CSOs Write IGP, Urge Him to Discontinue All Charges Filed under Repealed Section 24 of the Cybercrimes Act

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Mr. Kayode Egbetokun, Inspector-General of Police

A coalition of 22 Nigerian media and civil society groups working alongside international allies representing the Action Group on the Protection of Civic Actors has called on the Inspector-General of Police, Mr. Kayode Egbetokun, to ensure that police operations align with the rule of law and uphold the fundamental rights guaranteed by the Nigerian Constitution.

Emphasizing the critical role of a free press in sustaining Nigeria’s democracy, which the coalition described as “very fragile,” the group asked the IGP “to instruct the members of the Nigerian Police Force to discontinue every charge filed under the repealed provision of Section 24 of the Cybercrimes (Prohibition) Act, 2015.”

The group noted that the provisions of section 24 of the Cybercrimes Act were “lethally implemented against journalists,” and that it was reported in several instances that the Nigeria Police charged journalists with this provision while these journalists were performing their professional duties of news reporting, especially where such news offended politicians or powerful people in the society. It cited 10 instances, both recent and in the past, where the Police arrested, detained and/or charged journalists to court under the said section.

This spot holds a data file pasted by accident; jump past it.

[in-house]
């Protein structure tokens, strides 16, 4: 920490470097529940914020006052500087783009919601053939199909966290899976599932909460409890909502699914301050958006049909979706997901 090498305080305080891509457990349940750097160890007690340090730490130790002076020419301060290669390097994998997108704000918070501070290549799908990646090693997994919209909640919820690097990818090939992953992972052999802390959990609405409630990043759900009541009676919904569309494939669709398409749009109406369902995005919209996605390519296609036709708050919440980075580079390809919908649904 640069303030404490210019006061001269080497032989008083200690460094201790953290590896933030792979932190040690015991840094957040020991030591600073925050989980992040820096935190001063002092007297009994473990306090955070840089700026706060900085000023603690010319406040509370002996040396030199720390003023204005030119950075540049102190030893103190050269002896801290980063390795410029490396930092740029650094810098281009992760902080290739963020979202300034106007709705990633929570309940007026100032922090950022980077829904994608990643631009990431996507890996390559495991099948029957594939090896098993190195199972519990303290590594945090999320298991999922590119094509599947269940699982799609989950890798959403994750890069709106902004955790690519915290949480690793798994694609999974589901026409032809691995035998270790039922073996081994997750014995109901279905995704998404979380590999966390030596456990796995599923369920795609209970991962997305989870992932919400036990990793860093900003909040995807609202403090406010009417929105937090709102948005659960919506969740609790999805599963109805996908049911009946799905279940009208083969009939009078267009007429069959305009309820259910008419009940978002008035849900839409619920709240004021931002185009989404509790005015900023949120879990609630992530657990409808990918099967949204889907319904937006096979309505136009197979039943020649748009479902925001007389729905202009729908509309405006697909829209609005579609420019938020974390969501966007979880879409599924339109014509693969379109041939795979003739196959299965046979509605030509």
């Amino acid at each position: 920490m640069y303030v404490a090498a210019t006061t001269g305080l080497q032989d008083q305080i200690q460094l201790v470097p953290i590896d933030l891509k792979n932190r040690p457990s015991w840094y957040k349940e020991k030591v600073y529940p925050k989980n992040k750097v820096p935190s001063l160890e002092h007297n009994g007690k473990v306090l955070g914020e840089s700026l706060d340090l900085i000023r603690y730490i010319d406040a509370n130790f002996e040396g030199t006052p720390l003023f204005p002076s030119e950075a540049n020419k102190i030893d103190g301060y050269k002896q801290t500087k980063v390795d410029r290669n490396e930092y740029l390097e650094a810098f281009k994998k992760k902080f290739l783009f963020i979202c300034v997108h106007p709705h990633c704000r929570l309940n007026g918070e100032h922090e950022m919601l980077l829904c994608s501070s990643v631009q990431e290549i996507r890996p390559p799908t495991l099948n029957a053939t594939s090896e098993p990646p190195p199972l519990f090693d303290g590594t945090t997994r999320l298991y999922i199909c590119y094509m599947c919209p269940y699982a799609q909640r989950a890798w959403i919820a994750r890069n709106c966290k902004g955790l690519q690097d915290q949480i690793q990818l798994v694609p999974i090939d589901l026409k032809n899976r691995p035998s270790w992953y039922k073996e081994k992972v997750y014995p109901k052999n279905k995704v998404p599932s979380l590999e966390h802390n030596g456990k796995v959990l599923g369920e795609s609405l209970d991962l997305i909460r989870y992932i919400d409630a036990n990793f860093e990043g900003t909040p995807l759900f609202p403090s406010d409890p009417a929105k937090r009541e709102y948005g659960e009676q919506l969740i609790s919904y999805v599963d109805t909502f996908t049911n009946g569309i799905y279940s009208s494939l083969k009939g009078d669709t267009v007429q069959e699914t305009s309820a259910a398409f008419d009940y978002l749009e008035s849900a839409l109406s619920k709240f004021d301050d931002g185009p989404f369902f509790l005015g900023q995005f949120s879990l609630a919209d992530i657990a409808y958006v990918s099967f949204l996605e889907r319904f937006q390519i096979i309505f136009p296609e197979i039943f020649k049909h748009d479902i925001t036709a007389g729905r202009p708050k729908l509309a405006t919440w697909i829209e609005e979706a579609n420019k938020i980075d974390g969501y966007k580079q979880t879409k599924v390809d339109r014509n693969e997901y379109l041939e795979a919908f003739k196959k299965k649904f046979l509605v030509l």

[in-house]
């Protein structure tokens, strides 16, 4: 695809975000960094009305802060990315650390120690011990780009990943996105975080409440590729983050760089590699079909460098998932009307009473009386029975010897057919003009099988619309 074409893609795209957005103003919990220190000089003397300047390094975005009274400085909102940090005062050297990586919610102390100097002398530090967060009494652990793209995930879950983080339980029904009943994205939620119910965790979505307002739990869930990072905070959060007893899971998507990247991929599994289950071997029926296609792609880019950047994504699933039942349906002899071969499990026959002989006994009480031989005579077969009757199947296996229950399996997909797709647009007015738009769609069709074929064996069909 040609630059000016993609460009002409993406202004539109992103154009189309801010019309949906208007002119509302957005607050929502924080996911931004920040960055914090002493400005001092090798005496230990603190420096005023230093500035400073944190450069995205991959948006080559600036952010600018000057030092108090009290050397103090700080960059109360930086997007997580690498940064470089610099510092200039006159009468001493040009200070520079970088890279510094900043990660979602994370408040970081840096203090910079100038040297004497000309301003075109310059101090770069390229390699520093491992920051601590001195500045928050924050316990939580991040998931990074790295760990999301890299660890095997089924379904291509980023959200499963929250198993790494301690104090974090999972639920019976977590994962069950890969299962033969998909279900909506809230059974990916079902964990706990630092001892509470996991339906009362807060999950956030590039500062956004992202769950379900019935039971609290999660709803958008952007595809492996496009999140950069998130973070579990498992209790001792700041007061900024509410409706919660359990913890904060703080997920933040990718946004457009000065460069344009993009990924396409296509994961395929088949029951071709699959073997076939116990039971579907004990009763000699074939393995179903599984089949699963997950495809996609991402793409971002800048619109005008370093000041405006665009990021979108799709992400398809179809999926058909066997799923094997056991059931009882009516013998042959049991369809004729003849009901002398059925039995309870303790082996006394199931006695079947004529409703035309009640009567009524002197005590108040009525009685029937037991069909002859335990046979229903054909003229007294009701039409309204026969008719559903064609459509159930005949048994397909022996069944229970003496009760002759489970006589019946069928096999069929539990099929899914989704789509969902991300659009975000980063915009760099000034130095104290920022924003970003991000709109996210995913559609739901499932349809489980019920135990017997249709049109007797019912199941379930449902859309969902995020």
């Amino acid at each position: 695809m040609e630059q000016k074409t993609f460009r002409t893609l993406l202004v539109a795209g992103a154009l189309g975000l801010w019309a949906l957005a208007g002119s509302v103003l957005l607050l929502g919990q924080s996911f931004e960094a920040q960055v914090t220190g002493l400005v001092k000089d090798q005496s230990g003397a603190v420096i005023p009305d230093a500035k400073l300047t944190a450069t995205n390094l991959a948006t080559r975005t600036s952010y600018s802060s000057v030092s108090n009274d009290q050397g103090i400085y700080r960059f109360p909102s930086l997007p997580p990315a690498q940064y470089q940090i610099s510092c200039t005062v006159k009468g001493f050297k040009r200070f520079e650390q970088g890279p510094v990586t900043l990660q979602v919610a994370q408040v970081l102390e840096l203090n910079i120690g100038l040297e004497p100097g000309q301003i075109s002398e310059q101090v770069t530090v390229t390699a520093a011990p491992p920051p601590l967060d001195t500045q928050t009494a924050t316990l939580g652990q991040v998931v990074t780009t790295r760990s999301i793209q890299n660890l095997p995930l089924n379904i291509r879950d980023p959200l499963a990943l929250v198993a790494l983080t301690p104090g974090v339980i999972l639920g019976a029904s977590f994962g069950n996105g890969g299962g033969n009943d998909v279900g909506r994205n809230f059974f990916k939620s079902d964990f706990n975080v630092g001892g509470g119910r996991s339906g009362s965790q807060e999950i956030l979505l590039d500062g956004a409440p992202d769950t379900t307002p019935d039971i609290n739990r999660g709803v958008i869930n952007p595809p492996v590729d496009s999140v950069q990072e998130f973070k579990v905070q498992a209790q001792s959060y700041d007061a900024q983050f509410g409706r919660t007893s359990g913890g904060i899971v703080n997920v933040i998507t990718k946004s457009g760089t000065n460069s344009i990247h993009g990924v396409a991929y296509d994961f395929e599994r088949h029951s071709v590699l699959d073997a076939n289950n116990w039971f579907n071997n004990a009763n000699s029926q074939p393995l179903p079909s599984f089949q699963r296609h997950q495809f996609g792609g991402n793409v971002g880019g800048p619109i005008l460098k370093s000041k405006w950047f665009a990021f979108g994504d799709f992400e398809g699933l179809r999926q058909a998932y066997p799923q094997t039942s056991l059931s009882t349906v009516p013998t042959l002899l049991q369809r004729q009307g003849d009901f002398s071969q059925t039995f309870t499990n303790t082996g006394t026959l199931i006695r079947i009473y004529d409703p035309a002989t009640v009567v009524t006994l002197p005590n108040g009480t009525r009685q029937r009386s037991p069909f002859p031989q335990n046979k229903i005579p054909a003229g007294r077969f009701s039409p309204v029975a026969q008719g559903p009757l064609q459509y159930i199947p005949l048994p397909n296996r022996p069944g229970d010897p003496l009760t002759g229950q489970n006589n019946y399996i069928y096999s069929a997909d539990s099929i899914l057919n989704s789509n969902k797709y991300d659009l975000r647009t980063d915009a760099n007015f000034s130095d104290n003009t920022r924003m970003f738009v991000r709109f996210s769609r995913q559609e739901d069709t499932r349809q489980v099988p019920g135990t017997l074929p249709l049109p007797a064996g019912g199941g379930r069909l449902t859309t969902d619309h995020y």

The coalition described the provision as “undemocratic’ and having negative effect on the criminal justice system and the constitutionally protected freedom of the press following the indiscriminate and arbitrary use of this section by the police to hound journalists.

Section 24 of the Cybercrimes Act, enacted in 2015, according to the coalition, criminalized sending messages deemed grossly offensive or causing annoyance via computer systems, with severe penalties pointing out that its misuse led to multiple arrests of journalists for their professional work, particularly when it involved powerful individuals or entities.

The group reminded the police boss that ECOWAS Court’s rulings in 2018 and 2019 deemed the provision unconstitutional, resulting in its repeal. It noted that despite this, the Nigerian Police Force has continued to use the repealed law to suppress journalists.

The Action Group on the Protection of Civic Actors therefore requested the IGP to order a mass enlightenment of the members of the Force to understand that at the moment the Police lack the power to arrest, detain and prosecute Nigerian citizens for the so-called offences of ‘cyberstalking’, ”insult’, ‘causing annoyance’, ‘sending offensive messages’, and ‘criminal intimidation’ previously described under Section 24 of the Cybercrimes (Prohibition) Act, 2015.